Such a broad division of labor amongst his rushers is nothing new for Justin Fuente. After 18 games, Tech fans have become used to the absence of any semblance of a feature back. For Fuente, it's more about moving the football and maximizing matchups than leaning on a bellcow. Ahead of their trip to East Carolina two weeks ago, Fuente noted, "To me, it's about keeping the other side off-balance. Can you run the ball on some mid-level downs well enough that you feel confident about doing it, and then in turn set yourself up for making some big plays?"
"On first and second down, if we run the ball, we have to be able to get 4 or 5 yards," Deshawn McClease added. "That's pretty much it. We just have to be productive on the ground. If we can run the ball, third down is manageable."
It will be interesting to see how much Inverted Veer and QB Power Brad Cornelsen calls against a ferocious Clemson front four. Given how important it will be to both move the sticks and protect Jackson in the pocket, I'll take the little bowling ball, Steven Peoples. Yes, I know he's listed as "Questionable" on the injury report, but I think there's a little gamesmanship involved in his status.
Over/Under 2.5 total touchdowns by Clemson QB Kelly Bryant
Brian: If Virginia Tech is going to win this game, they'll load the box and dare Bryant to beat them over the top. Yes, he's a shifty guy who can break a game wide open with his legs, but he's not Lamar Jackson. He plays within a system that requires him to make plays running the ball, and is schemed to do exactly that.
When the Tigers get into the red zone, there's a 50/50 chance that he's keeping it and powering one in for a score. I'll take the over, not because I think Bud's defense will consistently lose their contain on Saturday night, but because I have a feeling that Bryant's legs will be heavily involved in his team's plans in scoring positions.
Pierson: You've probably already heard this talking point too many times this week, but I'm going to hit you with it once more: Kelly Bryant is the type of quarterback that Bud Foster's defenses have traditionally struggled to contain. His rushing ability is considerably stronger than his passing skills, but Clemson's deep offensive talent and smart play callers mean making him one dimensional will be difficult.
In my mind, stopping the Clemson rushing attack will be the most important task for the Hokies defense. The danger Bryant poses on the ground is augmented by the Tigers' backfield of CJ Fuller, Tavien Feaster, Adam Choice and Travis Etienne, the latter of which has exploded on the scene to average nearly 13 yards per carry.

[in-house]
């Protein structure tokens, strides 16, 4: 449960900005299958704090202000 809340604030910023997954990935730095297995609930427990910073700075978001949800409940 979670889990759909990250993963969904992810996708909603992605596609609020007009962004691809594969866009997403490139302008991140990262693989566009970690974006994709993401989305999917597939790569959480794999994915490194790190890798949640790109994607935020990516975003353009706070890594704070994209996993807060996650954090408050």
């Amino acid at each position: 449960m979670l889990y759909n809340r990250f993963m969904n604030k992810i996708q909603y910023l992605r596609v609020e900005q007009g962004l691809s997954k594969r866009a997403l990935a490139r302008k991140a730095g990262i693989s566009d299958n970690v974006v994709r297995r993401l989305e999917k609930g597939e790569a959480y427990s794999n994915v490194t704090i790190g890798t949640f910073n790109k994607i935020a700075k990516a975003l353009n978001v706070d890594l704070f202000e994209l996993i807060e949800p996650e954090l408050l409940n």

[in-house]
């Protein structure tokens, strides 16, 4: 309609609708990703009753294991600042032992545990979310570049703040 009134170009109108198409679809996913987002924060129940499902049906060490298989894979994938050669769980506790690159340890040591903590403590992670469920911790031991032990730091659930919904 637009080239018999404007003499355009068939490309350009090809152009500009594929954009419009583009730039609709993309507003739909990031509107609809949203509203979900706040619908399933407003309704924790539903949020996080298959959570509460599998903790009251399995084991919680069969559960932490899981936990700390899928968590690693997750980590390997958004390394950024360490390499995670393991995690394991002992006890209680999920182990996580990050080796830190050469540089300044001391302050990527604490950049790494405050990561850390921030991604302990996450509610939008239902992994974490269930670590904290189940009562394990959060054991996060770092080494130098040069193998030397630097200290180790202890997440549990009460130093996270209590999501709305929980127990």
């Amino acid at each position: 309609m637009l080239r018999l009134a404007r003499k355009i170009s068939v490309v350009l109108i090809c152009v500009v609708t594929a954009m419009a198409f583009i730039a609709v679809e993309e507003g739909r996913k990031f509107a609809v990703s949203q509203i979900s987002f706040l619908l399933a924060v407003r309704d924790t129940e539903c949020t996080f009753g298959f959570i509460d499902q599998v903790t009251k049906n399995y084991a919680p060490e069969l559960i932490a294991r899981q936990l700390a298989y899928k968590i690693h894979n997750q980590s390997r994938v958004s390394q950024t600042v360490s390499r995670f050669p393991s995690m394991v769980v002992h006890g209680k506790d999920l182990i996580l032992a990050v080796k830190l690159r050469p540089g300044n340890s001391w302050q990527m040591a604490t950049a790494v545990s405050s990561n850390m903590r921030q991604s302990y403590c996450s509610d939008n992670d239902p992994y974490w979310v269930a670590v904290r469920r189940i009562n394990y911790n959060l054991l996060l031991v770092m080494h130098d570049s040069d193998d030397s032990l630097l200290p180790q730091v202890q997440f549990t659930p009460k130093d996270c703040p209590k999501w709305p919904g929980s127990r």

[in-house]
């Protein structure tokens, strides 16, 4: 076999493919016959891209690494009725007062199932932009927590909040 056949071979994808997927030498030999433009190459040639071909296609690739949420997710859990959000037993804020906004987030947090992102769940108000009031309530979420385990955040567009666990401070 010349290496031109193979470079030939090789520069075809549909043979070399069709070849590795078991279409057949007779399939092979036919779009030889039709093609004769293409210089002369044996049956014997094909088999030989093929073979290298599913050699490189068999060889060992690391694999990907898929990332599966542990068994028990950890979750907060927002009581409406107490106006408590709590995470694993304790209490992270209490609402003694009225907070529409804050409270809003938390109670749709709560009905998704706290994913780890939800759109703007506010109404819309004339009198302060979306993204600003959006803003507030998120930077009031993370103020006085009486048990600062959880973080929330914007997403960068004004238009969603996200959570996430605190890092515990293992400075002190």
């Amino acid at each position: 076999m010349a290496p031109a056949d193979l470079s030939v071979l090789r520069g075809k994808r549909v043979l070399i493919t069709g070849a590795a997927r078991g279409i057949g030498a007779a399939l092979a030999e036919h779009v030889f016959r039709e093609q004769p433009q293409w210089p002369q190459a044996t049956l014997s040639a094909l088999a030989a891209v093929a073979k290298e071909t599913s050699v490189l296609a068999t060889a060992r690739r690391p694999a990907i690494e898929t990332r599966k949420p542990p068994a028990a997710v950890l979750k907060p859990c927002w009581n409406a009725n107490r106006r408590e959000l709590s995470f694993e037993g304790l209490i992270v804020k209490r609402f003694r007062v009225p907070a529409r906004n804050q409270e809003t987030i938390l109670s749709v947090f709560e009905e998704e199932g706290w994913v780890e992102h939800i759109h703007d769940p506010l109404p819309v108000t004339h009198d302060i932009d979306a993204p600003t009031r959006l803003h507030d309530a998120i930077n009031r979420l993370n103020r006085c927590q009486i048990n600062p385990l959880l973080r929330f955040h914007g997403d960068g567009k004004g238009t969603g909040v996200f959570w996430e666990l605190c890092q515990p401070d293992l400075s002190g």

Bryant is averaging less than 2.5 touchdowns per game this season, but he has found the endzone twice on the ground in each of Clemson's last three contests. Plus, as French so aptly pointed out in his game preview, Bryant's inside rushing ability is featured when the Tigers enter the red zone. I'll take the over.
Over/Under 349.5 yards of total offense for the Hokies
Brian: This one's rough. The offense was in a better place in December, and Clemson's defense was relatively the same as it is now. And in Orlando, the Hokies barely broke this number. Yes, the Tigers have a younger secondary that could potentially be exposed, but they looked pretty damn good against Jackson and the artist formerly known as Gus Malzahn.
When I think about this game, I can't escape my belief that Fuente and Cornelsen have to gameplan perfectly to gain every single yard. Not that the Tech offense lacks talent or executional ability, but the Tigers defensive line is so dominant that they'll make it difficult every down. My head says take the under, but my heart says take the over.
Pierson: The Hokies have easily surpassed this number in each of their three contests against FBS teams. Clemson's defense, on the other hand, only allowed Lamar Jackson and Louisville (but mostly Lamar Jackson) to top this line. During last year's shootout at the ACC Championship Game, the Hokies managed only 386 yards of total offense with Jerod Evans under center and a trio of solid pass catchers.
With a shallower receiving core and a less seasoned — albeit more heady — quarterback this time around, can the Hokies flirt with what last year's team was able to rack up against the Tigers? Personally, I feel a little more confident in the running game and offensive line than I did last December. But without a bulldozer like Jerod Evans, I worry about how the Hokies will find ways to chip away at the Clemson defense so they don't consistently find themselves behind the sticks. I think this will be close, but I'll take the under.
Which is Greater: Number of sacks by the Clemson defense or touchbacks by Joey Slye
Brian: I already said it. The Tiger defensive line is amazing. And even though every pressure by Clelin Ferrell may give Foster and Charley Wiles a mini-stroke, it's going to happen. Often.